willthrill81 wrote: Sun Aug 09, 2020 7:25 pm
Elysium wrote: Sun Aug 09, 2020 7:12 pm
willthrill81 wrote: Sun Aug 09, 2020 5:04 pm https://papers.ssrn.com/sol3/papers.cfm ... _id=962461

I'm not saying that the 200 DMA strategy or any other strategy will beat the market going forward. But it's irrefutable that they did beat the market over the very long-term.
This isn't a peer reviewed academic paper from a credible source.
Would your opinion change then if it was peer-reviewed?
If it were published by those in the same caliber as Sharp, Fama, Samuelson, Friedman, Markowitz, so on.. then I would be open to change. These brilliant minds in finance and economics would have figured it out if such a thing existed.
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Re: Anyone abandoning trend following and/or dual momentum approaches?

Post by perfectuncertainty »

nisiprius wrote: Sun Aug 09, 2020 8:09 pm Just to be clear, we are talking about a strategy that was only published six years ago?

Image

Publisher: McGraw-Hill Education; 1 edition (October 31, 2014)
ISBN-10: 9780071849449

So, what is the story to date? Since October 31st, 2014--that is to say, out-of-sample--has it, or has it not beaten the market, and did it do it with less risk?

If not, in the opinion of those who have followed it, and based on the backtesting, what is a reasonable number of years to expect to have to follow this strategy, in order to have a high probability of seeing the benefit?
https://www.optimalmomentum.com/global- ... -momentum/

That is his performance tracker.
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Re: Anyone abandoning trend following and/or dual momentum approaches?

Post by Forester »

Dual Momentum 2.25% cagr since Jan 2015

https://www.portfoliovisualizer.com/te ... odWeight=0

60% global equities 40% US agg bonds 6.25% cagr

https://www.portfoliovisualizer.com/ba ... tion2_1=40

Dual Momentum was invested in bonds only 10.3% of total months. Despite being 90% equities, the model was badly whipsawed in each of the large corrections (late '15, late '18, Corona Crash).

IMO trend has a use as a partial bond replacement strategy, to provide time diversification, perform better at the extremes of market returns, but implementation is hazardous. At the very least $ROMO now exists so as time goes on we'll witness how a "dimmer switch" approach works.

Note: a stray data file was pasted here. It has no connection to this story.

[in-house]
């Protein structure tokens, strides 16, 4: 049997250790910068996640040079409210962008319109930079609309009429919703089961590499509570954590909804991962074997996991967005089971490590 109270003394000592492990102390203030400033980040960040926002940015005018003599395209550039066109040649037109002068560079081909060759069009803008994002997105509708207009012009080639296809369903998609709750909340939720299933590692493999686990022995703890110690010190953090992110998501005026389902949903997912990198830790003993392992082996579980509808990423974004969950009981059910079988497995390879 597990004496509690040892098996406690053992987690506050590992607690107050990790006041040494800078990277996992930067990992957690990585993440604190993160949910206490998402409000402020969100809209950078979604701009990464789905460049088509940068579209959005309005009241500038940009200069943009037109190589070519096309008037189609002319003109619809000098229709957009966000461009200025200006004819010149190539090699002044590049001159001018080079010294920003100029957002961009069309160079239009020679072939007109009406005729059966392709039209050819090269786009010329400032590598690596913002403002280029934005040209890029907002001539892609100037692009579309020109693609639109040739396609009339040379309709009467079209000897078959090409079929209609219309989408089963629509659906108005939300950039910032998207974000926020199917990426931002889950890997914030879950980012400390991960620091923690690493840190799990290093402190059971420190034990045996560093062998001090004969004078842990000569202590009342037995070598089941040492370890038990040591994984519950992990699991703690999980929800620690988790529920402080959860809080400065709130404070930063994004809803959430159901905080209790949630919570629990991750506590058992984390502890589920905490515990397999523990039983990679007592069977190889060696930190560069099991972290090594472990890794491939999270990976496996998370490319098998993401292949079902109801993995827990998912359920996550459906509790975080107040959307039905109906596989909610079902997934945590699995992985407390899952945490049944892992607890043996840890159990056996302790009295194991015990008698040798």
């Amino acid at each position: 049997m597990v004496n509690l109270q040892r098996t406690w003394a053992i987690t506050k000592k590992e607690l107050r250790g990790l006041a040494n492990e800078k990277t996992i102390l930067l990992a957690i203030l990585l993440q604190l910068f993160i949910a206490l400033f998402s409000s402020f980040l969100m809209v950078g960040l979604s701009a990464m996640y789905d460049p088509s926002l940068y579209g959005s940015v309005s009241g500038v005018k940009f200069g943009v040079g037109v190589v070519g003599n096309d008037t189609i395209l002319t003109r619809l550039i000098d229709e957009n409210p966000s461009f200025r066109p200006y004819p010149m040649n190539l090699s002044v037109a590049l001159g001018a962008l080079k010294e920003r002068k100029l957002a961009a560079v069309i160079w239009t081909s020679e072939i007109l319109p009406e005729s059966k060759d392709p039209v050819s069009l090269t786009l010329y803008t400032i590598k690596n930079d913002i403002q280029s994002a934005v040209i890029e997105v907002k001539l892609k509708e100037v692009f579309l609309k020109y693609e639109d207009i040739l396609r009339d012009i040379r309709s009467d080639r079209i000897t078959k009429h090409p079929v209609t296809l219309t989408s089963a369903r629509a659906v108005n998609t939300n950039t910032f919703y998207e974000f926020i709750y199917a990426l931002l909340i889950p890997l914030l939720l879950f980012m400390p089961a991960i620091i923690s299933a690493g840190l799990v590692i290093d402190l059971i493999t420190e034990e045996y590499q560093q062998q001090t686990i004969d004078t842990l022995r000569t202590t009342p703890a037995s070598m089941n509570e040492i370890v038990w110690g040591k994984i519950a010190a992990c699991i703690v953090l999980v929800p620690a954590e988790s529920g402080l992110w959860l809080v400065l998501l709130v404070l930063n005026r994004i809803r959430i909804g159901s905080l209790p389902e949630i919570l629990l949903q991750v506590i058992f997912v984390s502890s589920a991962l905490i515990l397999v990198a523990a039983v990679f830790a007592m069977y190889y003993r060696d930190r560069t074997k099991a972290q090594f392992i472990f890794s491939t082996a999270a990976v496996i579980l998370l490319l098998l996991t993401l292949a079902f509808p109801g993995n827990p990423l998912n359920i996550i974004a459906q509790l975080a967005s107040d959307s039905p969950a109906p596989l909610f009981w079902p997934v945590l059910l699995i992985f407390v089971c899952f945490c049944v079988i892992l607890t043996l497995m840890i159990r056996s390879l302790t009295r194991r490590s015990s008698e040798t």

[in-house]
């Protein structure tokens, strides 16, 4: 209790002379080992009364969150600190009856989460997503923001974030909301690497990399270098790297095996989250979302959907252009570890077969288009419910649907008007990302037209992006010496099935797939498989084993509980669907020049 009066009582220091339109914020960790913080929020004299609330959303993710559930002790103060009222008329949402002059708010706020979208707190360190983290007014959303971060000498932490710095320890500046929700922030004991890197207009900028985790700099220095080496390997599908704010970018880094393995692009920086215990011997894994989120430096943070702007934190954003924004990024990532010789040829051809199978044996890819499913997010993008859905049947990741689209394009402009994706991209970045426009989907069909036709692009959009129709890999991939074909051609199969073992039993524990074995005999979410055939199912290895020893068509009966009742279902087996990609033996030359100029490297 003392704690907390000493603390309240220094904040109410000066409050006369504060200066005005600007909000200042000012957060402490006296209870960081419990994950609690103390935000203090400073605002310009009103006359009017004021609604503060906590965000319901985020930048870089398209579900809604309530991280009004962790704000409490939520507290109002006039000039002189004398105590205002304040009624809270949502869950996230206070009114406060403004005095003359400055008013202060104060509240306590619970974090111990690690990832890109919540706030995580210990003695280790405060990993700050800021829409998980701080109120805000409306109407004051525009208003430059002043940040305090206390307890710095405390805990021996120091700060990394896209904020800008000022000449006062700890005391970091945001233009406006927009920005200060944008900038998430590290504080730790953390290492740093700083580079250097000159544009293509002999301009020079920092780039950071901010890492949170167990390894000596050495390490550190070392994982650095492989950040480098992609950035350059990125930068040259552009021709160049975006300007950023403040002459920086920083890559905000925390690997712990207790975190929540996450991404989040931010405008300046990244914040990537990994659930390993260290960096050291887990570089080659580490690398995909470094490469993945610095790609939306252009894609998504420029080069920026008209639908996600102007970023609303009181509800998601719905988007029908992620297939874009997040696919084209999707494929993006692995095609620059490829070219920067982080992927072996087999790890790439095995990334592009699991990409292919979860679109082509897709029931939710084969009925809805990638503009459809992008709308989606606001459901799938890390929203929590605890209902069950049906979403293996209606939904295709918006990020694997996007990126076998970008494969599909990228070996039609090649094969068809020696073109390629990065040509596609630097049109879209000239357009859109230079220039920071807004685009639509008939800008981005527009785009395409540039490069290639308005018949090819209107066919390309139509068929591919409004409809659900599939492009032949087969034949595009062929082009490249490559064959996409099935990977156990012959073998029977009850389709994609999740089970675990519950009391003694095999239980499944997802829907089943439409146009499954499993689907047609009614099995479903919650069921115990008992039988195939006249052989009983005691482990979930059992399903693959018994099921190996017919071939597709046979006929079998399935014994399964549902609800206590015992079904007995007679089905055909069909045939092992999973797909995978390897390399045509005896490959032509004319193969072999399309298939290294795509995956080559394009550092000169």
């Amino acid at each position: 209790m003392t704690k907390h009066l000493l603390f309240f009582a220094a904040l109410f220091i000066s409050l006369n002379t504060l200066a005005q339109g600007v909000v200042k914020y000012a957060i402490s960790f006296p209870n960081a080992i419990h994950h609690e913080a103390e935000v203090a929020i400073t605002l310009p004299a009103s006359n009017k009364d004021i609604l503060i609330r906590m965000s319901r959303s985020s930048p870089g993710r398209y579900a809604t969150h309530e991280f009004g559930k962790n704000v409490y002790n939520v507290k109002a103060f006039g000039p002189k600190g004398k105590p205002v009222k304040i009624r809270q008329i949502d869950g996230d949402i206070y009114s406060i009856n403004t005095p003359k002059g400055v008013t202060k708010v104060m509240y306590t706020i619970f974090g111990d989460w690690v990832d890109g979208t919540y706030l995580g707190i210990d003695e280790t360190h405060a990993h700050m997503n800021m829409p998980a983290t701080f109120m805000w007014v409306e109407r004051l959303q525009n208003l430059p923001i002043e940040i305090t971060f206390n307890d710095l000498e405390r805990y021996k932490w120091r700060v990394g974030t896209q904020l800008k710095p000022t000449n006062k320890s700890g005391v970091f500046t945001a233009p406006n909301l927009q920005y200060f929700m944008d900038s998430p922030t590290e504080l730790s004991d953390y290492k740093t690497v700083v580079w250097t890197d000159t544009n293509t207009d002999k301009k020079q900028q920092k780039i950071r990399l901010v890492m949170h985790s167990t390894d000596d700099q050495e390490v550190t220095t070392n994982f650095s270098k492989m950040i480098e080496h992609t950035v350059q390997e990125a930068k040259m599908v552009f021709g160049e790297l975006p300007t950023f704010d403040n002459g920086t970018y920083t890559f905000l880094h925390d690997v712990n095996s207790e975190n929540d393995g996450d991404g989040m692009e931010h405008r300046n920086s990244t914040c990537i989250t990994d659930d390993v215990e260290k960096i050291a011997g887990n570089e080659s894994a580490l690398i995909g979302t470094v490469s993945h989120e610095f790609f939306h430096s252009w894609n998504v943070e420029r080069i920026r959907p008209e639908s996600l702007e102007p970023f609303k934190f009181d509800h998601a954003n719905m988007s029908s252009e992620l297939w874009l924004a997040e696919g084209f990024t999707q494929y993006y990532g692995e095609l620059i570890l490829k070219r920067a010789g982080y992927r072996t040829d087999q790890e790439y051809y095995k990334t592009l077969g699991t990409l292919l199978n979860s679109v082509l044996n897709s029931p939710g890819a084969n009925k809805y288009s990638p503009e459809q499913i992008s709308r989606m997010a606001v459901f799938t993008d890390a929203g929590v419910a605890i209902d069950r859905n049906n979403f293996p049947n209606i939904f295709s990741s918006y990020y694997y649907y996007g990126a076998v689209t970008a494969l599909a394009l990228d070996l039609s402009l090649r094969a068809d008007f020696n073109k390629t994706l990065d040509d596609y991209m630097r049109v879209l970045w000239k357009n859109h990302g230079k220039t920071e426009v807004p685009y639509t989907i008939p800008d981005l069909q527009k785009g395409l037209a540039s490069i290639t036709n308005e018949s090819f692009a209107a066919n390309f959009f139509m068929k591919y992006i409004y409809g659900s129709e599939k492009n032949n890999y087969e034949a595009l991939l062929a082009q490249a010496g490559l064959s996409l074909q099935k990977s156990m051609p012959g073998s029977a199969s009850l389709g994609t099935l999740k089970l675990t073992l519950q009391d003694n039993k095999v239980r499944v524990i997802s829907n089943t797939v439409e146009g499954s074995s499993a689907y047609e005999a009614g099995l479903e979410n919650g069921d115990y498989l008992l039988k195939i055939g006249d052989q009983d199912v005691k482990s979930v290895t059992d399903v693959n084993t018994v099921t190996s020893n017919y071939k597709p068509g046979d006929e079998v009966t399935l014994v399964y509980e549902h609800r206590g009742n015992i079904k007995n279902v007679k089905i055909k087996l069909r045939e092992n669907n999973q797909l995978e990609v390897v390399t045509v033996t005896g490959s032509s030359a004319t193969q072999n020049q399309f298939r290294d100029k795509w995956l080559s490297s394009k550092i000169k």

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Re: Anyone abandoning trend following and/or dual momentum approaches?

Post by steve321 »

Forester wrote: Mon Aug 10, 2020 2:55 am Dual Momentum 2.25% cagr since Jan 2015

https://www.portfoliovisualizer.com/te ... odWeight=0

60% global equities 40% US agg bonds 6.25% cagr

https://www.portfoliovisualizer.com/ba ... tion2_1=40

Dual Momentum was invested in bonds only 10.3% of total months. Despite being 90% equities, the model was badly whipsawed in each of the large corrections (late '15, late '18, Corona Crash).

IMO trend has a use as a partial bond replacement strategy, to provide time diversification, perform better at the extremes of market returns, but implementation is hazardous. At the very least $ROMO now exists so as time goes on we'll witness how a "dimmer switch" approach works.
your point on VMOT above was very good (that it's not a good idea to add a trend following overlay to value funds - indeed AlphaArchitect had a post on the fact that trend following/absolute momentum applied to value funds works poorly). Interesting, since many supposedly knowledgeable people (like Ben Carlson) invest in it.
Why do you think ROMO is superior to all other funds in this category? How about just DM with your assets split in 4 parts, so that you have 4 days of the month to eventually trade? Antonacci said that it is a possibilty, even though he thinks that trading at the beginning of the month is best.
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Re: Anyone abandoning trend following and/or dual momentum approaches?

Post by steve321 »

Elysium wrote: Sun Aug 09, 2020 9:17 pm
willthrill81 wrote: Sun Aug 09, 2020 7:25 pm
Elysium wrote: Sun Aug 09, 2020 7:12 pm
willthrill81 wrote: Sun Aug 09, 2020 5:04 pm https://papers.ssrn.com/sol3/papers.cfm ... _id=962461

I'm not saying that the 200 DMA strategy or any other strategy will beat the market going forward. But it's irrefutable that they did beat the market over the very long-term.
This isn't a peer reviewed academic paper from a credible source.
Would your opinion change then if it was peer-reviewed?
If it were published by those in the same caliber as Sharp, Fama, Samuelson, Friedman, Markowitz, so on.. then I would be open to change.
That's probably not a good argument unfortunately. Sharpe took years to convince a journal to publish his first paper. Having published myself quite a few academic articles in the past, including in very good journals (Impact factor of 30 or above) I do not think that the quality of the journal is necessarily an indication of the quality of the research; and vice-versa.
Success does not bring happiness. In fact, happiness IS success. | 'There are only two tragedies in life: one is not getting what one wants, and the other is getting it.' Oscar Wilde